The health service gets more than its fair share of brickbats directed at it. Critics often forget that it is a service under tremendous pressure, not just from the growing demand of patients, but also because of lack of resources, both human and financial.
The coronavirus pandemic has shown the value of the NHS.
The dedicated staff at all levels have selflessly put themselves in the front line to save lives.
So today we are happy to bring a positive story about the work of the health service.
Holly Mercer is a happy two-year-old toddler. Her development owes everything to the skill of clinicians.
When Holly was born at the Causeway Hospital in Coleraine it was discovered her skull had fused in the womb.
Without intervention it would not have allowed her brain to grow as she got older, causing very serious developmental problems.
One can only imagine the trauma that caused mum Judy as doctors decided how to proceed.
As she says, the day an operation was carried out on Holly's skull at Alder Hey Children's Hospital in Liverpool passed in a blur.
Little wonder, as doctors had to remove the top of Holly's skull and remodel it before replacing it.
This is the stuff of science fiction, but it is what these highly skilled medics do on a frequent basis.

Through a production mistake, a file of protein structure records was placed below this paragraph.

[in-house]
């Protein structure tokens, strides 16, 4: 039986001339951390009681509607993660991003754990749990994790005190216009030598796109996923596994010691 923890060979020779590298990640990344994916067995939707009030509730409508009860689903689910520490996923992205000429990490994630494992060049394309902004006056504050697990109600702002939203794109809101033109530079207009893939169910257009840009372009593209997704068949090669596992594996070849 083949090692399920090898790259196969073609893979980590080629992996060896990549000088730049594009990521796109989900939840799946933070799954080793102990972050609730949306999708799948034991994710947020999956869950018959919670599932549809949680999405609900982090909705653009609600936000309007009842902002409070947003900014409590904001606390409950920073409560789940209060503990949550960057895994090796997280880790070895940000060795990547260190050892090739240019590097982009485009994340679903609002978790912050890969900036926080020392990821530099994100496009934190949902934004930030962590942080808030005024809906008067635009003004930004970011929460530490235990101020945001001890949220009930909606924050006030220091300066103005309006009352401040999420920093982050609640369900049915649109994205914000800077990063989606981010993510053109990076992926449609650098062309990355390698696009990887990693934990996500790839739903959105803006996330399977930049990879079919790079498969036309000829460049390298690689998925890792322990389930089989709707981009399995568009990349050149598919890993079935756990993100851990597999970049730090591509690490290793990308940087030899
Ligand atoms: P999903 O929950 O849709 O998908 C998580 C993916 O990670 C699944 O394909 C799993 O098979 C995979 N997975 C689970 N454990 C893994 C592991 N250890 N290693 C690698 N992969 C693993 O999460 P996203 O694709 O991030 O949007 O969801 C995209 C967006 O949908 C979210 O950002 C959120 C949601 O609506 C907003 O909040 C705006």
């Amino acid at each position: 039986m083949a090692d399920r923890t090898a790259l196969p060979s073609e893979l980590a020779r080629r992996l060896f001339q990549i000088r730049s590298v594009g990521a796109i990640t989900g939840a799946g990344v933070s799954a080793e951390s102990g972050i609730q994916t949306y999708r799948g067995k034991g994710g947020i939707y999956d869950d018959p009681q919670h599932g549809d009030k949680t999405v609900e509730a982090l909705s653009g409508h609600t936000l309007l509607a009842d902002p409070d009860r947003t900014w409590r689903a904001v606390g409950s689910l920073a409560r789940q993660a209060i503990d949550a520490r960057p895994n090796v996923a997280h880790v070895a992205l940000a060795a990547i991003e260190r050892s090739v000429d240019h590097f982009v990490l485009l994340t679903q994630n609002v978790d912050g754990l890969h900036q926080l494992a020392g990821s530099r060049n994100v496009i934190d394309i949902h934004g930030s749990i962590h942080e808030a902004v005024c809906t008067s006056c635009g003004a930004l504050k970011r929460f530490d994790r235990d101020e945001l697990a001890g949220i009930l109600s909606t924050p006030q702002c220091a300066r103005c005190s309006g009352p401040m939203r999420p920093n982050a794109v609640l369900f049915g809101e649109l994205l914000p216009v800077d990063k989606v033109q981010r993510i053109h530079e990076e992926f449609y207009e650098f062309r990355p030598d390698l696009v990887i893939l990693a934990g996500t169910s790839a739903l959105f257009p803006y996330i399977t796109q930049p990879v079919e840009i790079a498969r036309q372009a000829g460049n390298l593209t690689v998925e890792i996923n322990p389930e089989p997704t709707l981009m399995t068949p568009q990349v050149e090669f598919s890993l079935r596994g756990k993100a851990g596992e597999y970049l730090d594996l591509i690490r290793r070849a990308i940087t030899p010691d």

The risks are enormous but are balanced by the ability of the doctors to carry out such delicate procedures.
Holly will require further surgery in years to come, but she is testament to the miracles that are performed so often in hospitals all over the UK - and at no cost to those who benefit.
The NHS, without doubt, is the greatest service that any government provides for the public, and too often we complain about its deficiencies - which are no fault of those who work in it - and too seldom we sing its praises.
What the coronavirus pandemic has shown is that the NHS was denied the resources it so desperately needed down the years and disaster was only averted because staff went far beyond the call of duty.
This is a lesson that we all must take to heart and ensure that politicians keep their promises to fund and staff the NHS to the levels required so that it can continue to perform miracles - like the treatment of little Holly.